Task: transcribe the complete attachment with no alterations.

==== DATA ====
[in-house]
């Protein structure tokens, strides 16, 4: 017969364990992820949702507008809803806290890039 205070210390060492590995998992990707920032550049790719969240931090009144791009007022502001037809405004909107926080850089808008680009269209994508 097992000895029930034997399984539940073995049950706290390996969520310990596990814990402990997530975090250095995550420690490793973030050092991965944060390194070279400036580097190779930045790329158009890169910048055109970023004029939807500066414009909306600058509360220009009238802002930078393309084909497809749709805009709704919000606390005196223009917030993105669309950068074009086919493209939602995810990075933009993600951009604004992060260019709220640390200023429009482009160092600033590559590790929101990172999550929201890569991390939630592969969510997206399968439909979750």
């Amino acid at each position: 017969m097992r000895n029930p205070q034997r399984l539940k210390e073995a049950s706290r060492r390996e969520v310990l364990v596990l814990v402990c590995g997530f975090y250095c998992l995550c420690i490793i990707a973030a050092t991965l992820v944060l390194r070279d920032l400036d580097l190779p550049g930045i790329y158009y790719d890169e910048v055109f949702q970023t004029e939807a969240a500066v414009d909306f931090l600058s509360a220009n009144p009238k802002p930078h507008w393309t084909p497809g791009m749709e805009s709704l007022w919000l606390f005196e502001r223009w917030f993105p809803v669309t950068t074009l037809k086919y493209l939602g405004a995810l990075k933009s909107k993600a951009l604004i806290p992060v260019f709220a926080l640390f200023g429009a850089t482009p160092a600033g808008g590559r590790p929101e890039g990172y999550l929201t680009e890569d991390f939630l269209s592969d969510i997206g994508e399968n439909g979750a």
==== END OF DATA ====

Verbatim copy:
[in-house]
């Protein structure tokens, strides 16, 4: 017969364990992820949702507008809803806290890039 205070210390060492590995998992990707920032550049790719969240931090009144791009007022502001037809405004909107926080850089808008680009269209994508 097992000895029930034997399984539940073995049950706290390996969520310990596990814990402990997530975090250095995550420690490793973030050092991965944060390194070279400036580097190779930045790329158009890169910048055109970023004029939807500066414009909306600058509360220009009238802002930078393309084909497809749709805009709704919000606390005196223009917030993105669309950068074009086919493209939602995810990075933009993600951009604004992060260019709220640390200023429009482009160092600033590559590790929101990172999550929201890569991390939630592969969510997206399968439909979750």
């Amino acid at each position: 017969m097992r000895n029930p205070q034997r399984l539940k210390e073995a049950s706290r060492r390996e969520v310990l364990v596990l814990v402990c590995g997530f975090y250095c998992l995550c420690i490793i990707a973030a050092t991965l992820v944060l390194r070279d920032l400036d580097l190779p550049g930045i790329y158009y790719d890169e910048v055109f949702q970023t004029e939807a969240a500066v414009d909306f931090l600058s509360a220009n009144p009238k802002p930078h507008w393309t084909p497809g791009m749709e805009s709704l007022w919000l606390f005196e502001r223009w917030f993105p809803v669309t950068t074009l037809k086919y493209l939602g405004a995810l990075k933009s909107k993600a951009l604004i806290p992060v260019f709220a926080l640390f200023g429009a850089t482009p160092a600033g808008g590559r590790p929101e890039g990172y999550l929201t680009e890569d991390f939630l269209s592969d969510i997206g994508e399968n439909g979750a």